The Figs. 3 and 4 show the results of changes at 2 h’ follow-up with ACES respectively CGI.).

For more detailed information see the forest plots (table S3 (ACES meta-analyses data) and table S4 (CGI meta-analyses data)).

3.4. Percentage of patients reaching calmness (see Table 3)

3.4.1. Benzodiazepines

With lorazepam 63–88% is calm at 120 min. About 78% reaches calmness within 15–20 minutes.

With midazolam only 1 study reports that 95% reaches calmness after 120 min [33], whereas 55–89% reaches calmness in 15–20 min.

3.4.2. Antipsychotics (with additional medication)

Haloperidol shows that after 120 min 60–89% reaches calmness [36, 43, 46]. In the short time (15–20 min) the percentage of patients reaching calmness between 55%–92% [43].

The combination of haloperidol plus promethazine has a strong effect of 89–97% of the patients reaches calmness in 2 h. In the short term 67–91% reaches calmness within 15–20 min.

Studies with droperidol only report short term outcome data. About 53–92% reaches calmness with 15–20 minutes and one study report 96% of the patients has reached calmness after 60 min [31].

Only one study reports data on the combination of droperidol plus midazolam through IV administration, where 89% reaches calmness with 15–20 min and 98% after 60% minutes [54].

Aripiprazole results in calmness in 60–84% of the patients after 120 min.

Olanzapine results in 73–91% of the patients in calmness after 2 h. One study reports that 66% of the patients reaches calmness after 15–20 min by IV administration.

Ziprasidone 29–90% of the patients reaches calmness after 2 h.

For loxapine reaching calmness varied from 66 to 74% within 2 h.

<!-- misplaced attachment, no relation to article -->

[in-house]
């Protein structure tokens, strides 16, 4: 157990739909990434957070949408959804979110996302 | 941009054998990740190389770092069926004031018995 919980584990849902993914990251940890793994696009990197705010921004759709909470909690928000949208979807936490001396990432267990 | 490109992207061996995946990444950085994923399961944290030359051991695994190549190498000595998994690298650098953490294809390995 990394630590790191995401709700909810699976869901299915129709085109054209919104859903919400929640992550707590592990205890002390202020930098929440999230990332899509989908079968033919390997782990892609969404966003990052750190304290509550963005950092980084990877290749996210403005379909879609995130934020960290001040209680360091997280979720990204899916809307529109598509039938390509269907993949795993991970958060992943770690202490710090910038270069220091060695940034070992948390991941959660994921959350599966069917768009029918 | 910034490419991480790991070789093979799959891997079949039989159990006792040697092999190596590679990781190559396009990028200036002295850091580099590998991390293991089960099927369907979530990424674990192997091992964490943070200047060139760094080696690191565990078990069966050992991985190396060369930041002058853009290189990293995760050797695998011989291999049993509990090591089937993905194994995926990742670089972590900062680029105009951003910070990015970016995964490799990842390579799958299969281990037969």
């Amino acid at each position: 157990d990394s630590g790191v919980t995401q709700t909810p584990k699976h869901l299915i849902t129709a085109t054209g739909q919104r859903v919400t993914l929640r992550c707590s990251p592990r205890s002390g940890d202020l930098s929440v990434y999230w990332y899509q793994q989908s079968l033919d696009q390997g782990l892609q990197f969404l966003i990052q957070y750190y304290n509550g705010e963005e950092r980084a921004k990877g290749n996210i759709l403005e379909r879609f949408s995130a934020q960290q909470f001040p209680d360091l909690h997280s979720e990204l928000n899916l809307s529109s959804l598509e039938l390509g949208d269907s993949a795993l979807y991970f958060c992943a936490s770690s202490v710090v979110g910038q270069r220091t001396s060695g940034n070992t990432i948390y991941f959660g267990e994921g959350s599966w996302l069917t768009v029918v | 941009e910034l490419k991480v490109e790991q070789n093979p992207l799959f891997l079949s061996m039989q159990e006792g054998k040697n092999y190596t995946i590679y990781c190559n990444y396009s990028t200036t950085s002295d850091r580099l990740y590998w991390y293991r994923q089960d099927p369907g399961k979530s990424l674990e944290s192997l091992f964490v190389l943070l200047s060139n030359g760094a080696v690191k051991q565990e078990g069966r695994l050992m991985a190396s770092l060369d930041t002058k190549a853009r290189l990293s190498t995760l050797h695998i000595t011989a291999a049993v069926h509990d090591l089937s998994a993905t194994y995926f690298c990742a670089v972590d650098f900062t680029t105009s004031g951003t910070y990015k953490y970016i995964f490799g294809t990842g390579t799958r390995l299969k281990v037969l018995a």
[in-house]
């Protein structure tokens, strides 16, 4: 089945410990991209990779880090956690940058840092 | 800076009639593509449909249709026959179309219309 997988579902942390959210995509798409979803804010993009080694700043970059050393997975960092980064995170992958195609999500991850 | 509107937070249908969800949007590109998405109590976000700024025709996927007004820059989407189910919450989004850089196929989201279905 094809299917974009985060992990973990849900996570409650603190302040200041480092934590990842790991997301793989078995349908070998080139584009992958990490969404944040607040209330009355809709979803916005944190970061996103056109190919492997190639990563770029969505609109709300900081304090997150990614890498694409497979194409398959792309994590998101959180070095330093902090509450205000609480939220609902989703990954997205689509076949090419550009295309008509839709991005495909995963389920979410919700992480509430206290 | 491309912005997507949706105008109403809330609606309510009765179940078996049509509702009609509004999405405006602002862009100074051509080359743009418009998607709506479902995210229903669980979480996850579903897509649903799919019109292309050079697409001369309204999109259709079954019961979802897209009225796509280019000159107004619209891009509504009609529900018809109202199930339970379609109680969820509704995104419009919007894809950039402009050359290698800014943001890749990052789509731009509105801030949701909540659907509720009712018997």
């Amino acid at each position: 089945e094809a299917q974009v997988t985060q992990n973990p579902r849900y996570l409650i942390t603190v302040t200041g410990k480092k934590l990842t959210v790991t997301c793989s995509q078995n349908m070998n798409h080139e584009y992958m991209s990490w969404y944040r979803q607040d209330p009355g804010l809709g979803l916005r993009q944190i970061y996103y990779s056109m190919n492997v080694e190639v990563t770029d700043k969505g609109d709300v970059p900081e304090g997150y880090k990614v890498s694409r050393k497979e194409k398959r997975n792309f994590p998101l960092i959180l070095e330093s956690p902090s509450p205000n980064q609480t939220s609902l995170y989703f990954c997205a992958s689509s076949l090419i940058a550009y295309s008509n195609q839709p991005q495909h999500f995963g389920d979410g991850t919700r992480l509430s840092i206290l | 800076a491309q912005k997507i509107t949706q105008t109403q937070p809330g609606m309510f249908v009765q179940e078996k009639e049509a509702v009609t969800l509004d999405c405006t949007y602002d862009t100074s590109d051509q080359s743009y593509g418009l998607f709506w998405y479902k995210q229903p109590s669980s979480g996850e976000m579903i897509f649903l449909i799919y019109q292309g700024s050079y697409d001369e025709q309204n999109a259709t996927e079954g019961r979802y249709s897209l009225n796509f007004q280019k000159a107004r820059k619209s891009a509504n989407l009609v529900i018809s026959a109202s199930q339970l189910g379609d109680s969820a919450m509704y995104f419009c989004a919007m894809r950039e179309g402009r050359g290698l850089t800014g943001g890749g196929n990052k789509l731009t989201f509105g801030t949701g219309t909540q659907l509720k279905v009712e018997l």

Placebo results in 28–44% of the patients in calmness after 2 h.

3.5. Mean duration reaching calmness

Some studies reported the mean time in minutes that patients reached calmness. The major administration route is IM. Only the study of Taylor [54] used IV administration. Loxapin is inhaled. The only study assessing oral administration is with risperidone plus lorazepam [49]. For lorazepam 1 study reported that calmness is reached after 48 min. Midazolam shows a mean time of 20–24 minutes. With haloperidol, the mean duration of reaching calmness is only given in 1 study and is 30 min [29]. The combination of haloperidol plus promethazine is results in calmness at 20–30 minutes. Adding lorazepam to haloperidol results in mean time of 44 min [49]. The combination of haloperidol plus midazolam is quite fast and is reaches calmness in about 10 min [29]. The mean time with droperidol is about 8–25 min. Adding midazolam results in reaching calmness in 25 min, although one intravenous (IV) administration results in reaching calmness within 5 min [54]. Olanzapine results in calmness with 11–30 min, be noted that the 11 min’ period is by IV administration. Risperidone plus lorazepam resulted in reaching calmness within 43 min. Loxapine intranasal administration results in reaching calmness in about 57–67 min. No data are available for aripiprazole, risperidone, levopromazine, ziprasidone or placebo.

3.6. Adverse effects

Description of the unwanted effects related to the medications varies quite strongly (see Table 3 for detailed information).

3.6.1. Oversedation

Some medication is related with oversedation although the numbers vary; lorazepam 10%, haloperidol 0–36%, haloperidol plus promethazine 3%, haloperidol plus lorazepam 13–70% haloperidol plus midazolam 40%, droperidol 1% of the cases, aripiprazole 4–9%, olanzapine 3–13%, risperidone 13%, risperidone plus lorazepam 13%, levopromazine 8%, ziprasidone 10%, loxapine 11–13% and placebo 2–10%.

3.6.2. Movement disorders

3.6.2.1. Benzodiazepines

The reported number of patients with movement disorders, more specific EPS, dystonia and akathisia, is absent with lorazepam, with only 1 study that report data on akathisia which is in 2% of the cases. For midazolam, no reports of movement disorders are given.

3.6.2.2. Antipsychotics

Haloperidol shows increased number of patients with movement disorders, EPS in 6–55% of the cases, reports of acute dystonia is between 0–17% and akathisia is reported in 8–46%. Haloperidol plus promethazine varies highly; percentages of EPS are between 0–74%, acute dystonia absent and akathisia is not reported.

Table 3 All drugs included: outcome and adverse effect overview.

Haloperidol plus lorazepam shows some reports of EPS of 5%, acute dystonia of 3%.